There was a moment this weekend when I looked up into the night sky, while ducking out of the tent during the early hours of the morning, as I was visiting the Daniel Boone National Forest in 22-degree temps. Wearing nothing more than long johns, a hat and an REI puffer jacket, with too little down. The sight overhead, through the nearly barren trees, made me feel small, but significant and full of possibility again. I think that’s why I am seeking out these remote places for two years, and counting, after sitting behind a computer screen for too many decades. It’s my journey toward freedom and meaning. Well that and slowly teaching myself to enjoy life and stop worrying all the time.
I drove 4 hours to Kentucky to spend my weekend outdoors in the Daniel Boone National Forest this weekend. I didn’t have the tech handy to catch starry sky moment but, as I said before, every time I got out of my tent that night to take a comfort break, facing the brunt of the Winter temps that dipped into the lower 20’s, it held my attention longer than the discomfort of being cold demanded. The trees are now in the process of shedding their summer leaves. Yet it was all the stars above that blazed like a blanket of light, showing the full arc of the Milky Way, through the branches that just crushed me. This alone was worth the 4-hour trip down from Columbus. It made me glad for feeling cold, for the drive down South of Lexington Kentucky, for being solo outdoors for another weekend (until Sunday when I met up with a hiking group through Red River Gorge for the first time), the time away from the comforts of home, and grateful for the remaining heat from my campfire to warm myself by while simply looking up at the Kentucky night sky. It was absolutely incredible.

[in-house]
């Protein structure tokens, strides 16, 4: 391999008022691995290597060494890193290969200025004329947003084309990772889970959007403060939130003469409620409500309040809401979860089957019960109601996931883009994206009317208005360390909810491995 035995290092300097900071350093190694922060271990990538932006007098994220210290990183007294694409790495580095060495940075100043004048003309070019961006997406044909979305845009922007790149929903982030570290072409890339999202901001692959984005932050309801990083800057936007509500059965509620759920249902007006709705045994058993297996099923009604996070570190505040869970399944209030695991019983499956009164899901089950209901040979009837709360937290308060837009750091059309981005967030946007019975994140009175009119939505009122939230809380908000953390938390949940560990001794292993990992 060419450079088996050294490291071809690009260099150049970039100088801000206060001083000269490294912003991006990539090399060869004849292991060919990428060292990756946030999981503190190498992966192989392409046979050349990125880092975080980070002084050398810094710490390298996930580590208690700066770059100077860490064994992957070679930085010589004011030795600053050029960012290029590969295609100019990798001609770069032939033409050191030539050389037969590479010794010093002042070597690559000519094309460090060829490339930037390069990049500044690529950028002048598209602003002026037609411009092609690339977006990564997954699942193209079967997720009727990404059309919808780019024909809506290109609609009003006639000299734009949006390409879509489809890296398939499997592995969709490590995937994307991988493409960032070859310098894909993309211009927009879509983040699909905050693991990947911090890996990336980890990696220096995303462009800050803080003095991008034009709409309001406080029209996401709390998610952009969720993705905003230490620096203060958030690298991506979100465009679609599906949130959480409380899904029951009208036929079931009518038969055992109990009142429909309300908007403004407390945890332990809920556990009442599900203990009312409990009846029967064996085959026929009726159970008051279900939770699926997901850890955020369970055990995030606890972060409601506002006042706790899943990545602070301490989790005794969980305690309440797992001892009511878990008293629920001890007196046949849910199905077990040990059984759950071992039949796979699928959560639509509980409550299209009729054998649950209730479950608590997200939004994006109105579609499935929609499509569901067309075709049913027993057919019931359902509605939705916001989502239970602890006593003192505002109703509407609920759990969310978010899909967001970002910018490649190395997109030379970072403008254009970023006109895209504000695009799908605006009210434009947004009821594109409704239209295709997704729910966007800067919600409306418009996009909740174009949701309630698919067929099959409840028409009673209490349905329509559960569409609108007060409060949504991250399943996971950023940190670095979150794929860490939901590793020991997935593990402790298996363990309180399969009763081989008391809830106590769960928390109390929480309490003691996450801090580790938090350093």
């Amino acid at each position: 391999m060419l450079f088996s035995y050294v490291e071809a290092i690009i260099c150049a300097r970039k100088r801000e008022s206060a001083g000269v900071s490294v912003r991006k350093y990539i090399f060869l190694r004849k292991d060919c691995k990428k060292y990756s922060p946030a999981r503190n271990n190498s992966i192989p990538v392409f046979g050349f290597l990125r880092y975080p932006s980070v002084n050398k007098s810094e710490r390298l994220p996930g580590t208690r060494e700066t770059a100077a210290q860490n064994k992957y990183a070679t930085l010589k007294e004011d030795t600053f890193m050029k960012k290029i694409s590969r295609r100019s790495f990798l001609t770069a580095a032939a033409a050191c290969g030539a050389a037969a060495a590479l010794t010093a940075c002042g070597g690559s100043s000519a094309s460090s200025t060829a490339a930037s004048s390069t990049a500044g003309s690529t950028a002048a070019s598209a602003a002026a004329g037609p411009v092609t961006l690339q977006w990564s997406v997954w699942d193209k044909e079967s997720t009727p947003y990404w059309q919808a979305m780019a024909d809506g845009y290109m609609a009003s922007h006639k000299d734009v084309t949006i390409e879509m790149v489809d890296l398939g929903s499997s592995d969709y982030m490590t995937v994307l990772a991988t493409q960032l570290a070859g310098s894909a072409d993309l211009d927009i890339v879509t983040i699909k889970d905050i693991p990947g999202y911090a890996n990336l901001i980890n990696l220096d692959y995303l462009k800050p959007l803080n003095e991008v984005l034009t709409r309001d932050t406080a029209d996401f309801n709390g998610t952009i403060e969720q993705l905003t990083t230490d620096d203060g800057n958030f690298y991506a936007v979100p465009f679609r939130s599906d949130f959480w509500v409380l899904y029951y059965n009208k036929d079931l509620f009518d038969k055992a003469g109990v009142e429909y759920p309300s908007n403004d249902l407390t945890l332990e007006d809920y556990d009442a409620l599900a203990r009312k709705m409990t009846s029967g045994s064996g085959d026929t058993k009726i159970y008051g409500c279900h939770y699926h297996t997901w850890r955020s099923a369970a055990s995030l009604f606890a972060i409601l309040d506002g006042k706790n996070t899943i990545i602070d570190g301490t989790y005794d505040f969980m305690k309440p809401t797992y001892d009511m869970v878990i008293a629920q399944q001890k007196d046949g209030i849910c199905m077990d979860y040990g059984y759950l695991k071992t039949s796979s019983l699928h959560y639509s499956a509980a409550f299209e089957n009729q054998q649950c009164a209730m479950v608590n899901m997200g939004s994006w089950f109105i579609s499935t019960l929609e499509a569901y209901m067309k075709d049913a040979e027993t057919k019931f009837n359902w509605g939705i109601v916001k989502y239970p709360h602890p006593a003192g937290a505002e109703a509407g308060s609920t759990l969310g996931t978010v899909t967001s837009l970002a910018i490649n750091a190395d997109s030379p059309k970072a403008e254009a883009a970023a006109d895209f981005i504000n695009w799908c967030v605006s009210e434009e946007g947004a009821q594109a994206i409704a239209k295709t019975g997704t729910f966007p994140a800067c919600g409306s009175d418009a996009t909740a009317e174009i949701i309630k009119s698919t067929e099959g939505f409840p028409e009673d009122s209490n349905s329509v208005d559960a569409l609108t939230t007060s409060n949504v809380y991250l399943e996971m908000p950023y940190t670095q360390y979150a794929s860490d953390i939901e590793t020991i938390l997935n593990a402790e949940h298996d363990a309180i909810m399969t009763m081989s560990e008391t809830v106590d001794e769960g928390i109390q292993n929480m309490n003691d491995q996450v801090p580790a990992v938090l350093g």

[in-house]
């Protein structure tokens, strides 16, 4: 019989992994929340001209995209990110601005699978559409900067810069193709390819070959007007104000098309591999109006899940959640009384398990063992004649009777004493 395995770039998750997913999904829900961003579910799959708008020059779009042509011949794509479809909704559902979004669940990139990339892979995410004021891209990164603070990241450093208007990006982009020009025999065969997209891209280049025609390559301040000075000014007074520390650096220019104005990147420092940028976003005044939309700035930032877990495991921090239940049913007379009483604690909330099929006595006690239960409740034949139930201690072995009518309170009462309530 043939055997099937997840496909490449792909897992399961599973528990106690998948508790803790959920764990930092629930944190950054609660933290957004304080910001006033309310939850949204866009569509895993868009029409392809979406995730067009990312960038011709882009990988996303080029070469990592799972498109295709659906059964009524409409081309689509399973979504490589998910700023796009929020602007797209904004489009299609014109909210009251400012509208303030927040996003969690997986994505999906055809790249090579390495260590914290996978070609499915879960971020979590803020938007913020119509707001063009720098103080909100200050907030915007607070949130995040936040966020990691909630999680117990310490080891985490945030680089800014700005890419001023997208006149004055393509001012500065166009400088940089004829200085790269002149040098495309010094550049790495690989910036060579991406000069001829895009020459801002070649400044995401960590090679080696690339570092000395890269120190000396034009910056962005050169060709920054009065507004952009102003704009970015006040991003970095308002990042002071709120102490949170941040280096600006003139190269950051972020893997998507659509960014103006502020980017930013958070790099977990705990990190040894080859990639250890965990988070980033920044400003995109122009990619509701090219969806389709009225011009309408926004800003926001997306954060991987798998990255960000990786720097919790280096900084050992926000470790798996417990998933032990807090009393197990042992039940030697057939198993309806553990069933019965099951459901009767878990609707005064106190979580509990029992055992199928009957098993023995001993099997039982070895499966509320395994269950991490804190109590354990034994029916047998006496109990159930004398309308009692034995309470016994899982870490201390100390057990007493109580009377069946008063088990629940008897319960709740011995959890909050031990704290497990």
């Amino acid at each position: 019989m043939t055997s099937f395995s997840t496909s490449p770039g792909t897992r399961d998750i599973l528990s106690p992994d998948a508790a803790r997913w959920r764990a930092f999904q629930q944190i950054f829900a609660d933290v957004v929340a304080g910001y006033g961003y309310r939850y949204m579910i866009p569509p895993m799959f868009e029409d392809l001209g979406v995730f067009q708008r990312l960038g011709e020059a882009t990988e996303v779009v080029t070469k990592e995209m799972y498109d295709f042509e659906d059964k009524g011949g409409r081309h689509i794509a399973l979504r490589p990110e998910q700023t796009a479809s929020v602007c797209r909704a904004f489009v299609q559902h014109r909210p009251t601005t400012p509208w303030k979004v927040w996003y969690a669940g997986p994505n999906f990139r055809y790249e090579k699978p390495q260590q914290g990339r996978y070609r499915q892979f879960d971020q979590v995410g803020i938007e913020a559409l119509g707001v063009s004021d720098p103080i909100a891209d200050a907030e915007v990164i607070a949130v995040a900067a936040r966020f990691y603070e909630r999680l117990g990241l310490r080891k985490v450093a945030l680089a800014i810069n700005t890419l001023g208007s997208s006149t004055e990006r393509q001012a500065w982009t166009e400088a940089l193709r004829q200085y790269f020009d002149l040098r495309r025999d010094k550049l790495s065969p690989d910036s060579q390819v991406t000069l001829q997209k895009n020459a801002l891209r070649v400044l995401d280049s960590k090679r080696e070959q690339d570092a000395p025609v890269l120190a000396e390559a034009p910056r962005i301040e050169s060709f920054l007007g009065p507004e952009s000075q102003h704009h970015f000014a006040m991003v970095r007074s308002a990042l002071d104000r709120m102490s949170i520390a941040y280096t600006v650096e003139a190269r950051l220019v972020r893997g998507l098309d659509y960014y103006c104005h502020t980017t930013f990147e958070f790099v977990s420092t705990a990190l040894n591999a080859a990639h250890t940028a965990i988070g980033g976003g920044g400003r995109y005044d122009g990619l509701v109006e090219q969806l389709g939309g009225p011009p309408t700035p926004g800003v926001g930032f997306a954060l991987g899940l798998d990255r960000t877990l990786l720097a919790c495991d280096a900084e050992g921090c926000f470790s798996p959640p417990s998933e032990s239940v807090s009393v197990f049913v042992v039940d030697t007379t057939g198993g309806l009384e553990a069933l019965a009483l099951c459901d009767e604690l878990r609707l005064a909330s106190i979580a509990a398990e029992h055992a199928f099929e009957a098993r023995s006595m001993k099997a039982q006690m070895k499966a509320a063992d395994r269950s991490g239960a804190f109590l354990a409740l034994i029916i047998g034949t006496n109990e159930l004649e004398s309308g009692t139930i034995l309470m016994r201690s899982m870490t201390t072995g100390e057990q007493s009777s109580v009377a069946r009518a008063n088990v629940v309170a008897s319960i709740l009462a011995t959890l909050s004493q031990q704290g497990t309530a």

Sunday came and I met up with four other hikers, mostly from Lexington, at a Cit Go station. To use this area for hiking you have to get a pass to put on your car if you are staying more than the day. You can get this pass at the Glade Visitor Center or at most gas stations around the area. After that, you just hang the pass in your car after parking at the gas station or along Tunnell Ridge Road if you are lucky enough to score a spot. Then head down whatever trail head you want to head down.
Today we did the Double Arches trail under the guidance of our leader and her husband. These folks are teachers in their early 30’s. World travelers and socially conscious people. There was a woman who runs her own accounting business. Great conversationalist and adept hiker. Lastly another gentleman in his early sixties who is an avid hammock camper, seasoned hiker and playwright. The group was pretty awesome actually. I walked away from my first event with the Central Kentucky Backpackers group experience seriously impressed.
We walked through the hills, watched as the rock formations rose and fell. Sat on the peaks we climbed. Talked about our life stories. Learned about the Gorge on the larger scope. The Double Arches were beautiful and the views were stunningly full of rock formations, cliffs, a bowl full of blazing orange, red and gold trees. From there we trekked over to Haystack Rock and then we walked the ridge back to the car.
I may go back there this weekend for an overnight “how-to” with another group Central Kentucky Backpackers organizer if I can manage the time. This is an area that is probably going to be on my short list for an annual trip.